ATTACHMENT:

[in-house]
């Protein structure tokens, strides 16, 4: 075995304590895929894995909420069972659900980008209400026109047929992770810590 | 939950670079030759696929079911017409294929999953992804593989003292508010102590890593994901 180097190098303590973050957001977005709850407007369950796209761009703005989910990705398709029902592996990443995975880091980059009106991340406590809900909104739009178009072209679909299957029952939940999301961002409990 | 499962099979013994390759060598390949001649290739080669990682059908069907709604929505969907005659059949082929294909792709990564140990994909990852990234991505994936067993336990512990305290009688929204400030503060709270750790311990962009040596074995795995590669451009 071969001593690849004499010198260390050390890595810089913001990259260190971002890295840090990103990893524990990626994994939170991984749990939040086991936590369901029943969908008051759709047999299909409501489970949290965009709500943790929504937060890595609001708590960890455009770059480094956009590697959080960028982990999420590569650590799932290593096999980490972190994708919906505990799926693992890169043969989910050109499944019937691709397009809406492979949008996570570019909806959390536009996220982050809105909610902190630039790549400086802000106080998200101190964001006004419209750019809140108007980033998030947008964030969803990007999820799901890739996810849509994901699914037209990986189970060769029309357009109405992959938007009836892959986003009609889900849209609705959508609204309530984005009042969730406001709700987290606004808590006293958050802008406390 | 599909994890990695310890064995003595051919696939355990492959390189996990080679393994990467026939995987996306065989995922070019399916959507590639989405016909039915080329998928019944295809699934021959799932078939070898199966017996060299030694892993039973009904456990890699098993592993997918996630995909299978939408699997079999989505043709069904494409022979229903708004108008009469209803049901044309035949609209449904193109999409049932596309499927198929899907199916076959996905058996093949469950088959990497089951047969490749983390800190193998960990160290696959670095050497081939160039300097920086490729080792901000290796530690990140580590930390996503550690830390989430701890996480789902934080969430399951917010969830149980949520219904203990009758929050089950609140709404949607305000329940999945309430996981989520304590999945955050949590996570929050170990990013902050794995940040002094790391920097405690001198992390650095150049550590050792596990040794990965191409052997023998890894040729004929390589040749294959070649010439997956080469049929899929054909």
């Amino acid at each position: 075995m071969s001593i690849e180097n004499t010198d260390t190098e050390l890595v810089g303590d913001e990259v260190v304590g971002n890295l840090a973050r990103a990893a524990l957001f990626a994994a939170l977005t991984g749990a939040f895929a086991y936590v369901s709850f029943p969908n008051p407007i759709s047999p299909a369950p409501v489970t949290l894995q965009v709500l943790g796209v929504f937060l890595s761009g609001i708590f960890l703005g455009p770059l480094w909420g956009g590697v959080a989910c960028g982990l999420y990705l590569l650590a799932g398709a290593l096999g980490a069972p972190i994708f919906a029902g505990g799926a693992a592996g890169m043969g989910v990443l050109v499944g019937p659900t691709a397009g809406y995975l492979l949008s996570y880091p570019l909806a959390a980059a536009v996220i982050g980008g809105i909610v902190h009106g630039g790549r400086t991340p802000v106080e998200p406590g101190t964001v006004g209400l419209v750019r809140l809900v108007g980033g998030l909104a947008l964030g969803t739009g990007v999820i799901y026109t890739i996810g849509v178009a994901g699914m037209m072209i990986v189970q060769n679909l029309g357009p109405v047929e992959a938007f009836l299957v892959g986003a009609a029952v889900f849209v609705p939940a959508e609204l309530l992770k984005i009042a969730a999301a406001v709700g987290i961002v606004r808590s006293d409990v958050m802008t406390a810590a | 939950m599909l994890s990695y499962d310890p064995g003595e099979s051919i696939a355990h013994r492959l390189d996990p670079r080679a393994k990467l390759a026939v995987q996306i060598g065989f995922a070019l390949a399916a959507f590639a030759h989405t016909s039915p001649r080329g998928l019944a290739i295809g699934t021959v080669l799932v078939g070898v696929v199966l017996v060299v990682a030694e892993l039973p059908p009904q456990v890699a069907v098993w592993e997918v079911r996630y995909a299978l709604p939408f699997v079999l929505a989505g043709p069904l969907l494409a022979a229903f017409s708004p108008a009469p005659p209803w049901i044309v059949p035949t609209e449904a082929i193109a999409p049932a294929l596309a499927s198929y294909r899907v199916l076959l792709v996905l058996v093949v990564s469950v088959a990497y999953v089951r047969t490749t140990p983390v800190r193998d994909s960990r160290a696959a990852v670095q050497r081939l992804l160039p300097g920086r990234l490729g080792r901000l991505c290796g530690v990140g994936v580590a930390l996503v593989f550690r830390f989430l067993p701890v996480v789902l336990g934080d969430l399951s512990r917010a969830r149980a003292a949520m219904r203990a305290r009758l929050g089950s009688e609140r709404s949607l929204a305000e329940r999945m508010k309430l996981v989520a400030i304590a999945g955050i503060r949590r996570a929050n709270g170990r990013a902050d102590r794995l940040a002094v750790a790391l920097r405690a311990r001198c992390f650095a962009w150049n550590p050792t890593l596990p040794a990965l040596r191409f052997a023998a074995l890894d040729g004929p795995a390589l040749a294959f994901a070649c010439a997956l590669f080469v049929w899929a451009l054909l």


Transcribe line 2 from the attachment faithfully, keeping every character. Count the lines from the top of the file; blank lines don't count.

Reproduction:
């Protein structure tokens, strides 16, 4: 075995304590895929894995909420069972659900980008209400026109047929992770810590 | 939950670079030759696929079911017409294929999953992804593989003292508010102590890593994901 180097190098303590973050957001977005709850407007369950796209761009703005989910990705398709029902592996990443995975880091980059009106991340406590809900909104739009178009072209679909299957029952939940999301961002409990 | 499962099979013994390759060598390949001649290739080669990682059908069907709604929505969907005659059949082929294909792709990564140990994909990852990234991505994936067993336990512990305290009688929204400030503060709270750790311990962009040596074995795995590669451009 071969001593690849004499010198260390050390890595810089913001990259260190971002890295840090990103990893524990990626994994939170991984749990939040086991936590369901029943969908008051759709047999299909409501489970949290965009709500943790929504937060890595609001708590960890455009770059480094956009590697959080960028982990999420590569650590799932290593096999980490972190994708919906505990799926693992890169043969989910050109499944019937691709397009809406492979949008996570570019909806959390536009996220982050809105909610902190630039790549400086802000106080998200101190964001006004419209750019809140108007980033998030947008964030969803990007999820799901890739996810849509994901699914037209990986189970060769029309357009109405992959938007009836892959986003009609889900849209609705959508609204309530984005009042969730406001709700987290606004808590006293958050802008406390 | 599909994890990695310890064995003595051919696939355990492959390189996990080679393994990467026939995987996306065989995922070019399916959507590639989405016909039915080329998928019944295809699934021959799932078939070898199966017996060299030694892993039973009904456990890699098993592993997918996630995909299978939408699997079999989505043709069904494409022979229903708004108008009469209803049901044309035949609209449904193109999409049932596309499927198929899907199916076959996905058996093949469950088959990497089951047969490749983390800190193998960990160290696959670095050497081939160039300097920086490729080792901000290796530690990140580590930390996503550690830390989430701890996480789902934080969430399951917010969830149980949520219904203990009758929050089950609140709404949607305000329940999945309430996981989520304590999945955050949590996570929050170990990013902050794995940040002094790391920097405690001198992390650095150049550590050792596990040794990965191409052997023998890894040729004929390589040749294959070649010439997956080469049929899929054909």